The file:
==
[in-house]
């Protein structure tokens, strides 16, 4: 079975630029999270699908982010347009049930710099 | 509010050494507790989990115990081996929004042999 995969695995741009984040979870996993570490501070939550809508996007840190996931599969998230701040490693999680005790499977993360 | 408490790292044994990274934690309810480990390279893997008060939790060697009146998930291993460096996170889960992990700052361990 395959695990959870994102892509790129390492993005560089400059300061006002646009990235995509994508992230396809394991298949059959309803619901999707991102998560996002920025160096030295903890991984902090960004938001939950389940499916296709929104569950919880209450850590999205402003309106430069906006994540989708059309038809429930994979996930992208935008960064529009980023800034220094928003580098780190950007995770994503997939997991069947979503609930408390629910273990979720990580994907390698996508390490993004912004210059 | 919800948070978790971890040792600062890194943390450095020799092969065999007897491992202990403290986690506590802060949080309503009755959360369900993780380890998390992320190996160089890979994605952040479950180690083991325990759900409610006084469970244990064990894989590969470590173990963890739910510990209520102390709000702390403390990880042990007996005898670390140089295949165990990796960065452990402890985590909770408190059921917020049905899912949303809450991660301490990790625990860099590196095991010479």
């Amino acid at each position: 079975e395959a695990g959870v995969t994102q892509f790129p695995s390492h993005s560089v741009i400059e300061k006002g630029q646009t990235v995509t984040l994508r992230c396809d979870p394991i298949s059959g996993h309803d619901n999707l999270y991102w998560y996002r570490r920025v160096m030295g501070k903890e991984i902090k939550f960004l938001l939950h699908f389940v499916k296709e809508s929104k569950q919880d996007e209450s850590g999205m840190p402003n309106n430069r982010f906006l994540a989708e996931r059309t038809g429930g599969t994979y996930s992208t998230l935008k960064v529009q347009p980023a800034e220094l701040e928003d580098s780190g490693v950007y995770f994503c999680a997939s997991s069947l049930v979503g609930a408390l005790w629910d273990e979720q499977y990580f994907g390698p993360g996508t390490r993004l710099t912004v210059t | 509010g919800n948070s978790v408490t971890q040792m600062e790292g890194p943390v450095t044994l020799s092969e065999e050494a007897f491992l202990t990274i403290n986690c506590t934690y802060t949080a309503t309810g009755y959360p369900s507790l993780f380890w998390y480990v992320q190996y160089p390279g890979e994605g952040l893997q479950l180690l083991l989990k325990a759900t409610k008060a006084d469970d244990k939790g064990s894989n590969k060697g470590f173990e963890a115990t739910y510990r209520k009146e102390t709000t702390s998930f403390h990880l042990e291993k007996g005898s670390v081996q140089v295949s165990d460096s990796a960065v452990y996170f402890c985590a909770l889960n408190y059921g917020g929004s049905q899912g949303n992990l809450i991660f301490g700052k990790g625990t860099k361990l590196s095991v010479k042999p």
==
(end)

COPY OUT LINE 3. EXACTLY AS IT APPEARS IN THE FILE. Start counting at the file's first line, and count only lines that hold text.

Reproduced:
């Amino acid at each position: 079975e395959a695990g959870v995969t994102q892509f790129p695995s390492h993005s560089v741009i400059e300061k006002g630029q646009t990235v995509t984040l994508r992230c396809d979870p394991i298949s059959g996993h309803d619901n999707l999270y991102w998560y996002r570490r920025v160096m030295g501070k903890e991984i902090k939550f960004l938001l939950h699908f389940v499916k296709e809508s929104k569950q919880d996007e209450s850590g999205m840190p402003n309106n430069r982010f906006l994540a989708e996931r059309t038809g429930g599969t994979y996930s992208t998230l935008k960064v529009q347009p980023a800034e220094l701040e928003d580098s780190g490693v950007y995770f994503c999680a997939s997991s069947l049930v979503g609930a408390l005790w629910d273990e979720q499977y990580f994907g390698p993360g996508t390490r993004l710099t912004v210059t | 509010g919800n948070s978790v408490t971890q040792m600062e790292g890194p943390v450095t044994l020799s092969e065999e050494a007897f491992l202990t990274i403290n986690c506590t934690y802060t949080a309503t309810g009755y959360p369900s507790l993780f380890w998390y480990v992320q190996y160089p390279g890979e994605g952040l893997q479950l180690l083991l989990k325990a759900t409610k008060a006084d469970d244990k939790g064990s894989n590969k060697g470590f173990e963890a115990t739910y510990r209520k009146e102390t709000t702390s998930f403390h990880l042990e291993k007996g005898s670390v081996q140089v295949s165990d460096s990796a960065v452990y996170f402890c985590a909770l889960n408190y059921g917020g929004s049905q899912g949303n992990l809450i991660f301490g700052k990790g625990t860099k361990l590196s095991v010479k042999p």